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India plans its own standards for air purification systems

Wednesday, February 19, 2020

Despite all the efforts of the Indian government in recent years, air pollution in India, especially in the greater New Delhi area, remains very high. Nevertheless, most equipment and sensors are still imported from abroad. Instruments for measuring and monitoring air quality as well as air filters and air purification systems are largely designed to European standards. For this reason, the Indian government is now planning to expand its own network of measuring stations to determine the true extent of nationwide air pollution for the first time.

air filters

There are currently around 30 measuring stations in Delhi and another 200 in other cities. The cost of building a station ranges from USD 200,000 to 350,000. It is expected that India will need thousands of these stations in the coming years, based on the current urban air pollution levels. Residents who can afford it, buy air filters and air purification systems. Schools, offices and public institutions invest in this technology, which promises clean and healthy air. Various scientific studies on air purifiers in India predict that this market alone will grow from the current $14.14 million to $38.99 million by 2023. Despite an increasing demand and a growing market, a large part of the equipment comes from abroad.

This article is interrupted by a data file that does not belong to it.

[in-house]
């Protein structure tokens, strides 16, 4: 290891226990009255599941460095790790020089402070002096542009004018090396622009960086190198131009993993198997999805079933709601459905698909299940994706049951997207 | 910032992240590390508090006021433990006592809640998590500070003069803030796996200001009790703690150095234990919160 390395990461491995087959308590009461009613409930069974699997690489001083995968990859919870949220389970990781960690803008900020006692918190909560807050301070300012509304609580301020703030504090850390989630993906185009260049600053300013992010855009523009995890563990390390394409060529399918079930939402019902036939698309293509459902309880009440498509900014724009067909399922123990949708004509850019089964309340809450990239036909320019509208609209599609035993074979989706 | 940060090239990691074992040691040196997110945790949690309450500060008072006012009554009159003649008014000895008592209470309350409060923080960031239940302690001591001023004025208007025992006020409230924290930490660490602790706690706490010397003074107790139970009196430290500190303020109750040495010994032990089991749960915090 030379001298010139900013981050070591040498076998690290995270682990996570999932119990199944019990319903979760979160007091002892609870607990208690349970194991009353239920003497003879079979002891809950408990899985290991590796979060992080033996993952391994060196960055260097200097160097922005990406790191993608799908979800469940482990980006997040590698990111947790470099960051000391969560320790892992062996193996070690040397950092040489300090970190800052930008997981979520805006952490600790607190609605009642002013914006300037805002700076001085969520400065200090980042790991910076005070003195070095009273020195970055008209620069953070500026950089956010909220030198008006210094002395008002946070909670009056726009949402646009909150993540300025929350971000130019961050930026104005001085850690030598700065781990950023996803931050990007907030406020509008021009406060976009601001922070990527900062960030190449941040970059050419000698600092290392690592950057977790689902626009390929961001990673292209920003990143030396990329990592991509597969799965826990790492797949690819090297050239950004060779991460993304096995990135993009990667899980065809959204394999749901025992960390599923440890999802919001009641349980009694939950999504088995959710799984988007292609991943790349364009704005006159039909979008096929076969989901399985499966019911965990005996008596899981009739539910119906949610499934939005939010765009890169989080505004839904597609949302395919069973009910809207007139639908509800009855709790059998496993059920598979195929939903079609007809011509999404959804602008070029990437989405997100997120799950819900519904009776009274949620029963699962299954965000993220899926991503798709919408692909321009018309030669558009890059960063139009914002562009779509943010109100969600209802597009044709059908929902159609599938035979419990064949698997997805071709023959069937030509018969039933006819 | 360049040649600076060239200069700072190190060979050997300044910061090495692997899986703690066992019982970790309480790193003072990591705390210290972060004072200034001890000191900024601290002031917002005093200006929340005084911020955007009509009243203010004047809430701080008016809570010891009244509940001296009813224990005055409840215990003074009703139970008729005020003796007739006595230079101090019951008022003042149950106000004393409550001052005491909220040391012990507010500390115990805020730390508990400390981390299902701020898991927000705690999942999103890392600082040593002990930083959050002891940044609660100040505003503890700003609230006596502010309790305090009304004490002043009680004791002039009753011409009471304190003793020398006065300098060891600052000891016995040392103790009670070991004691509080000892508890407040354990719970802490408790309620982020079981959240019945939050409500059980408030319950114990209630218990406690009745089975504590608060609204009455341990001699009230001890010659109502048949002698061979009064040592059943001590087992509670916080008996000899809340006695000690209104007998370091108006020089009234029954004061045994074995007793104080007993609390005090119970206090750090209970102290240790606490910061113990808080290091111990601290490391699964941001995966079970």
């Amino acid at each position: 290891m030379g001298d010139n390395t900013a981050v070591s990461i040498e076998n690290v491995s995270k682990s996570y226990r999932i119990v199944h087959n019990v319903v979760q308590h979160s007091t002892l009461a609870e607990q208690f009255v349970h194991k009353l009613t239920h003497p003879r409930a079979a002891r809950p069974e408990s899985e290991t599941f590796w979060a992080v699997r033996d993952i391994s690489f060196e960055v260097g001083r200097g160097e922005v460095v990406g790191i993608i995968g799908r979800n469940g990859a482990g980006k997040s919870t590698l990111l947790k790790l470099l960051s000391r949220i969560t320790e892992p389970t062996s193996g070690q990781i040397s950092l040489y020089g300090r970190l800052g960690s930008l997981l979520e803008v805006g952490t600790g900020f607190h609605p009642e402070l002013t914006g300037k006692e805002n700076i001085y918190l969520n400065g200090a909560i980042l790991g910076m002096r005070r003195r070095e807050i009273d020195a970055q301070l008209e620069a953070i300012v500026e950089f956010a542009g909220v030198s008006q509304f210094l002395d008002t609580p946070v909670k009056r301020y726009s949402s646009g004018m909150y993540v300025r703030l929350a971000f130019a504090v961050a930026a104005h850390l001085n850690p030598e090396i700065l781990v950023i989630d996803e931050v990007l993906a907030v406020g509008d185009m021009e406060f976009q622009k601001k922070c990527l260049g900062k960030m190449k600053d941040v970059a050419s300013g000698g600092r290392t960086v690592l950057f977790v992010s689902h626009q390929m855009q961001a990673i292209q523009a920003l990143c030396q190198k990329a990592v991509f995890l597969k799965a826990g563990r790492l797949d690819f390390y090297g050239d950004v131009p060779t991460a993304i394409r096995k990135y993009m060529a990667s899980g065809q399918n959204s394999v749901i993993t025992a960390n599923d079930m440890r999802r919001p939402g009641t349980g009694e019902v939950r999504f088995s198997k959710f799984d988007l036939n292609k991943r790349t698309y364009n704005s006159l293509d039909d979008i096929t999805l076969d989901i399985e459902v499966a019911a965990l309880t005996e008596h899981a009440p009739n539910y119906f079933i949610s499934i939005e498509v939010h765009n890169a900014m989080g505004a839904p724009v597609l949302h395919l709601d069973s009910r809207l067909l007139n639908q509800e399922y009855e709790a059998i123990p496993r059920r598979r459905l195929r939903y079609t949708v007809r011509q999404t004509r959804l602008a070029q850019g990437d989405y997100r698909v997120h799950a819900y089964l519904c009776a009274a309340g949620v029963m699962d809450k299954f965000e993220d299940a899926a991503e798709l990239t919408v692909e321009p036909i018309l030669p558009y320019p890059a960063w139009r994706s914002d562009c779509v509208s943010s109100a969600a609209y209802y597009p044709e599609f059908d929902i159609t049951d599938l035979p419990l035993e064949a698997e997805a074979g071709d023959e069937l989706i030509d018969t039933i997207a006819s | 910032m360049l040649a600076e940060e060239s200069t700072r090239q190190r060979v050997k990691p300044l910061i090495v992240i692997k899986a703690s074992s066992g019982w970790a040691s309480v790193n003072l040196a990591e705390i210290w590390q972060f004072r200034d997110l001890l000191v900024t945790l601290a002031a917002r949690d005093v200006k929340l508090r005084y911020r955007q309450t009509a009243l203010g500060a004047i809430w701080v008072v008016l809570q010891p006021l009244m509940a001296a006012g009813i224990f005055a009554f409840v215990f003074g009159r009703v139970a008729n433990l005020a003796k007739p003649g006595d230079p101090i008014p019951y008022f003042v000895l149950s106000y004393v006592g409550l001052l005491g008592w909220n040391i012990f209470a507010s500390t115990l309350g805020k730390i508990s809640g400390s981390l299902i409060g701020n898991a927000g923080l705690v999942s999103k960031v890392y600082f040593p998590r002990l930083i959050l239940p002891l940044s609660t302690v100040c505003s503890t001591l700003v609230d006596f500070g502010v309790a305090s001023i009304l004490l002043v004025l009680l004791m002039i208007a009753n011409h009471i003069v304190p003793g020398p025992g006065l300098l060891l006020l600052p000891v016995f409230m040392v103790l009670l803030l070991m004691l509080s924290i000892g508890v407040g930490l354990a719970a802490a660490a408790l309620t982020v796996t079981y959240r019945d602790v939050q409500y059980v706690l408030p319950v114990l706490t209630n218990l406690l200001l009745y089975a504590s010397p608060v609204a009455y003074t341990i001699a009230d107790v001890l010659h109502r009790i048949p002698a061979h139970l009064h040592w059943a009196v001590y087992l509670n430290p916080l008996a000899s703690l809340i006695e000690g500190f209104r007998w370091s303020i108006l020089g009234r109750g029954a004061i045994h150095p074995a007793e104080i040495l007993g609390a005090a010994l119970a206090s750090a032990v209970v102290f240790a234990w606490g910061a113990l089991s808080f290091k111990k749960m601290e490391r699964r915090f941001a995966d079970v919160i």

According to a spokesman for the Central Air Pollution Monitoring Bureau of India (CPCB), soot is another local problem. The technology currently in use, both sensors and air filters, are designed for the climate and air quality in Europe. While the AQI index for air quality there is below 100 on average, values of 500 are regularly achieved in Delhi. Therefore, different and more effective technologies are needed for India, said the CPCB spokesperson. The Indian Ministry of Environment is therefore now working with the CPCB and the National Physics Laboratory (NPL) on specific local guidelines for air measurement and purification equipment. In addition, an agreement will soon be signed with a national reference laboratory in the UK to develop and certify the equipment according to international standards. However, it is likely to take another 2 to 3 years before this process is completed, said the head of the NPL, Dr. Aswal. During this time, India is dependent on the import of foreign equipment. Electronic equipment needs to be certified by the Bureau of Indian Standards (BIS) before it can be imported into India. We will be happy to advise you whether your products are affected by this and support you with BIS certification.

For any questions regarding the BIS certification, please contact us.

Here you can find more information about the AIS/TAC certification, BIS certification, CDSCO certification, WPC certification and TEC certification.

Please do not hesitate to contact us for further details and consultation. You can contact us via e-mail, or call us (UK: +44 2071931135, Rest of Europe: +49 69 2713769150, US: +1 773 654-2673).

You can also download our brochures about the compulsory certifications here.

Julian Busch

About the author: Julian Busch is the founder and managing director of MPR International GmbH

Publisher: MPR International GmbH

Tel.: +49 69 271 37 69 261

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